The prior art has addressed this problem in a variety of ways. A first method is to use adjustable connectors and to adjust the position of the photodetector until the response of the photodetector matches a test light signal. This method provides for low cost connectors but the cost of adjusting the cables everytime a change is made is still very expensive. Additionally, due to the numerical aperture (typically 0.2 to 0.4) of the fiber optic cables, the optical coupling efficiency is very poor which results in poor detector sensitivity. Focusing lenses are commonly used to improve this optical coupling, but the alignment of the lens to the detector is labor intensive and expensive. Another method of improving the effective alignment between the light guide and the photodetector is to merely improve the light sensitivity of the photodetector. The more sensitive the photodetector is, the more misalignment the detector can stand before it is inoperable. This is an improvement, but again, it is not very effective because photodetectors are very light sensitive to begin with. As a result, marginally improving their effectiveness does not give a large enough improvement in alignment. Moreover, improving the response in photodetectors generally involves expensive process steps such as depositing an anti-reflective coating in the light entry area of the photodetector. In either case, the expense of precise alignment is not effectively reduced.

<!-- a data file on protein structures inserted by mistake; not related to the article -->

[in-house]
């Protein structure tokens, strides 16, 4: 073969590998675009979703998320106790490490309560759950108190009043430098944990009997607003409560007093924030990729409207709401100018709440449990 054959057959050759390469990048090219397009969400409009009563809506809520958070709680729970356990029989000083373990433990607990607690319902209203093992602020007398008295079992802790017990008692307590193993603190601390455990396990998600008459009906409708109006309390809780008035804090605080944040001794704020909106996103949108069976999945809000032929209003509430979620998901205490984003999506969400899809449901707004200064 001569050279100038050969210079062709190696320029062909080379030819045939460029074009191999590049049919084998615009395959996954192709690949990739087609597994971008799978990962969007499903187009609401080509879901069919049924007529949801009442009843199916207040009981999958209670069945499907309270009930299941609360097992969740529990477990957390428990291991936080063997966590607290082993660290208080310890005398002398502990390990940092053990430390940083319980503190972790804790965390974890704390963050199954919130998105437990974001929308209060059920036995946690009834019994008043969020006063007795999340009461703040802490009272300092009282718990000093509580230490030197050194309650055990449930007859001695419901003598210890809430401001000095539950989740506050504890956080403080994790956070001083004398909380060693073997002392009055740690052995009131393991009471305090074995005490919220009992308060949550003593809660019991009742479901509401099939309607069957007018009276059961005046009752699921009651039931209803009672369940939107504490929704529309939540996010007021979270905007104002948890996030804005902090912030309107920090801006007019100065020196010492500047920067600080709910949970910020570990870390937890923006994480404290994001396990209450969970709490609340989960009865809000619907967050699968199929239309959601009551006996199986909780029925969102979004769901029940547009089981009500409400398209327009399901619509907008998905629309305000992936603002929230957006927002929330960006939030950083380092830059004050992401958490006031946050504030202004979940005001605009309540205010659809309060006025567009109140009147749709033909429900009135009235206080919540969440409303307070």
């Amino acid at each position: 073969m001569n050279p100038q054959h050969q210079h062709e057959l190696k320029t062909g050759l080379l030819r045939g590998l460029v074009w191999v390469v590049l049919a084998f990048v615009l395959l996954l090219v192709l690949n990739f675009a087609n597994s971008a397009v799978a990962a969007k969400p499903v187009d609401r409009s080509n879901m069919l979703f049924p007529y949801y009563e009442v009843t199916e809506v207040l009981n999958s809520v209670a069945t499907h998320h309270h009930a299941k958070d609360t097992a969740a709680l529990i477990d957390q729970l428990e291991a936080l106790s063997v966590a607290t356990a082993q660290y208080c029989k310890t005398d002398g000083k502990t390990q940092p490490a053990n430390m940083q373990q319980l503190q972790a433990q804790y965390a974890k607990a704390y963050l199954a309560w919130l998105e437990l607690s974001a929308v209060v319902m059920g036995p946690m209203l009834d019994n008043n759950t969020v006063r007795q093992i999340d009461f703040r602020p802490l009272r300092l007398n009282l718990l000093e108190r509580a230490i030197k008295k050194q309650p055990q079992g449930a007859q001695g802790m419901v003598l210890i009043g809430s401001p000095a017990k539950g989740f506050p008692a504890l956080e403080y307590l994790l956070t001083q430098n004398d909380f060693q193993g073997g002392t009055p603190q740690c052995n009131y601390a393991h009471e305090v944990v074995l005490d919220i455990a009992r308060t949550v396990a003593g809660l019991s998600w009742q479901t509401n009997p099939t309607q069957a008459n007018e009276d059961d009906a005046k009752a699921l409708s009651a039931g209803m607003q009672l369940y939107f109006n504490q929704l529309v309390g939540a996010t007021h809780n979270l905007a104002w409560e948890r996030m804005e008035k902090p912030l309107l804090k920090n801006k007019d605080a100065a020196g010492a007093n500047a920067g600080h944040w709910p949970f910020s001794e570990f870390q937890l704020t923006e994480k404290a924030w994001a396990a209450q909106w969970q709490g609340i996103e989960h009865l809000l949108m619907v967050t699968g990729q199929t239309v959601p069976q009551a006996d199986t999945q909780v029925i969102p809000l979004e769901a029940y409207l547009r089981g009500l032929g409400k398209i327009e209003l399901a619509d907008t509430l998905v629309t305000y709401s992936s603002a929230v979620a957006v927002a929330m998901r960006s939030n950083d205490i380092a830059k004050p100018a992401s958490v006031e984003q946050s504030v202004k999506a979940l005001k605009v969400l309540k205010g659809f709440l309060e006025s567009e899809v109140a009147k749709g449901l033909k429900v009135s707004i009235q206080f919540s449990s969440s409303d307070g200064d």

It is an object of the present invention to manufacture an optical data link.
It is a further object of the present invention to manufacture an inexpensive optical data link which is inexpensive to maintain.
It is still another object of the present invention to manufacture an inexpensive optical data link which has high performance.
It is still a further object of the present invention to manufacture a high performance and inexpensive optical data link.